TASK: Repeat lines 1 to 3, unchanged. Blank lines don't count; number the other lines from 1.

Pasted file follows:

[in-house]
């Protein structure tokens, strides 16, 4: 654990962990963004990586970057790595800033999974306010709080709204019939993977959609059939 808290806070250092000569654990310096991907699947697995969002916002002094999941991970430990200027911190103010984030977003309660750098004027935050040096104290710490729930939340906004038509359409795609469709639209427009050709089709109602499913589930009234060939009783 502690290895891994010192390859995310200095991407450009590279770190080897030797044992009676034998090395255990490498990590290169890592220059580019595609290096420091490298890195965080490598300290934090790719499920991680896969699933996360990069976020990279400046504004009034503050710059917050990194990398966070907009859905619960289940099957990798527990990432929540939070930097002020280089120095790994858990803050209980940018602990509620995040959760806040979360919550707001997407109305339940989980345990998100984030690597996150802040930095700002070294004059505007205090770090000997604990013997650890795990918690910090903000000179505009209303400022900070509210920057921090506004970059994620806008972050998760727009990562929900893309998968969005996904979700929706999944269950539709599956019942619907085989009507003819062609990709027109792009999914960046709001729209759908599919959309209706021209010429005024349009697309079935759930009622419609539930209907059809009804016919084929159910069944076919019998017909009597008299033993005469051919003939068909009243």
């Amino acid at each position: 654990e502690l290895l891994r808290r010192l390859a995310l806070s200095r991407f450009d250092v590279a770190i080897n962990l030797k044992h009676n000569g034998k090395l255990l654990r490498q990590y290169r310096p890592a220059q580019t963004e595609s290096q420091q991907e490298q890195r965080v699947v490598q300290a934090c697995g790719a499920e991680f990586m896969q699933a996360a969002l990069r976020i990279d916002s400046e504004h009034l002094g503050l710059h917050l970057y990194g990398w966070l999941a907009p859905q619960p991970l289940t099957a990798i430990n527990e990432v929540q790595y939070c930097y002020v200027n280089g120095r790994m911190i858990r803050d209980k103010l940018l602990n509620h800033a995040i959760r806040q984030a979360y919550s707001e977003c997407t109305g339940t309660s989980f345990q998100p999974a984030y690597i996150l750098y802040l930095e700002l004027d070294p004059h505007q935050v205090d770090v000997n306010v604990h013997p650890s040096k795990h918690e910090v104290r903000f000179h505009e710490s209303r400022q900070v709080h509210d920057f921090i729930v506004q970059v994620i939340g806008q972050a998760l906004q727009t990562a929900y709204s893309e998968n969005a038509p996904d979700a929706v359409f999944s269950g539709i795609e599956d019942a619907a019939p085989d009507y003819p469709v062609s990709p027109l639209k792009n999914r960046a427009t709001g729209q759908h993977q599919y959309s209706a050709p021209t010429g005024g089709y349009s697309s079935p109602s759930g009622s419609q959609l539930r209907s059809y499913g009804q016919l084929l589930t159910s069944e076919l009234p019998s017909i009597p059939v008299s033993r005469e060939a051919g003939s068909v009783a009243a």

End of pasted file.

[in-house]
């Protein structure tokens, strides 16, 4: 654990962990963004990586970057790595800033999974306010709080709204019939993977959609059939 808290806070250092000569654990310096991907699947697995969002916002002094999941991970430990200027911190103010984030977003309660750098004027935050040096104290710490729930939340906004038509359409795609469709639209427009050709089709109602499913589930009234060939009783 502690290895891994010192390859995310200095991407450009590279770190080897030797044992009676034998090395255990490498990590290169890592220059580019595609290096420091490298890195965080490598300290934090790719499920991680896969699933996360990069976020990279400046504004009034503050710059917050990194990398966070907009859905619960289940099957990798527990990432929540939070930097002020280089120095790994858990803050209980940018602990509620995040959760806040979360919550707001997407109305339940989980345990998100984030690597996150802040930095700002070294004059505007205090770090000997604990013997650890795990918690910090903000000179505009209303400022900070509210920057921090506004970059994620806008972050998760727009990562929900893309998968969005996904979700929706999944269950539709599956019942619907085989009507003819062609990709027109792009999914960046709001729209759908599919959309209706021209010429005024349009697309079935759930009622419609539930209907059809009804016919084929159910069944076919019998017909009597008299033993005469051919003939068909009243």
């Amino acid at each position: 654990e502690l290895l891994r808290r010192l390859a995310l806070s200095r991407f450009d250092v590279a770190i080897n962990l030797k044992h009676n000569g034998k090395l255990l654990r490498q990590y290169r310096p890592a220059q580019t963004e595609s290096q420091q991907e490298q890195r965080v699947v490598q300290a934090c697995g790719a499920e991680f990586m896969q699933a996360a969002l990069r976020i990279d916002s400046e504004h009034l002094g503050l710059h917050l970057y990194g990398w966070l999941a907009p859905q619960p991970l289940t099957a990798i430990n527990e990432v929540q790595y939070c930097y002020v200027n280089g120095r790994m911190i858990r803050d209980k103010l940018l602990n509620h800033a995040i959760r806040q984030a979360y919550s707001e977003c997407t109305g339940t309660s989980f345990q998100p999974a984030y690597i996150l750098y802040l930095e700002l004027d070294p004059h505007q935050v205090d770090v000997n306010v604990h013997p650890s040096k795990h918690e910090v104290r903000f000179h505009e710490s209303r400022q900070v709080h509210d920057f921090i729930v506004q970059v994620i939340g806008q972050a998760l906004q727009t990562a929900y709204s893309e998968n969005a038509p996904d979700a929706v359409f999944s269950g539709i795609e599956d019942a619907a019939p085989d009507y003819p469709v062609s990709p027109l639209k792009n999914r960046a427009t709001g729209q759908h993977q599919y959309s209706a050709p021209t010429g005024g089709y349009s697309s079935p109602s759930g009622s419609q959609l539930r209907s059809y499913g009804q016919l084929l589930t159910s069944e076919l009234p019998s017909i009597p059939v008299s033993r005469e060939a051919g003939s068909v009783a009243a």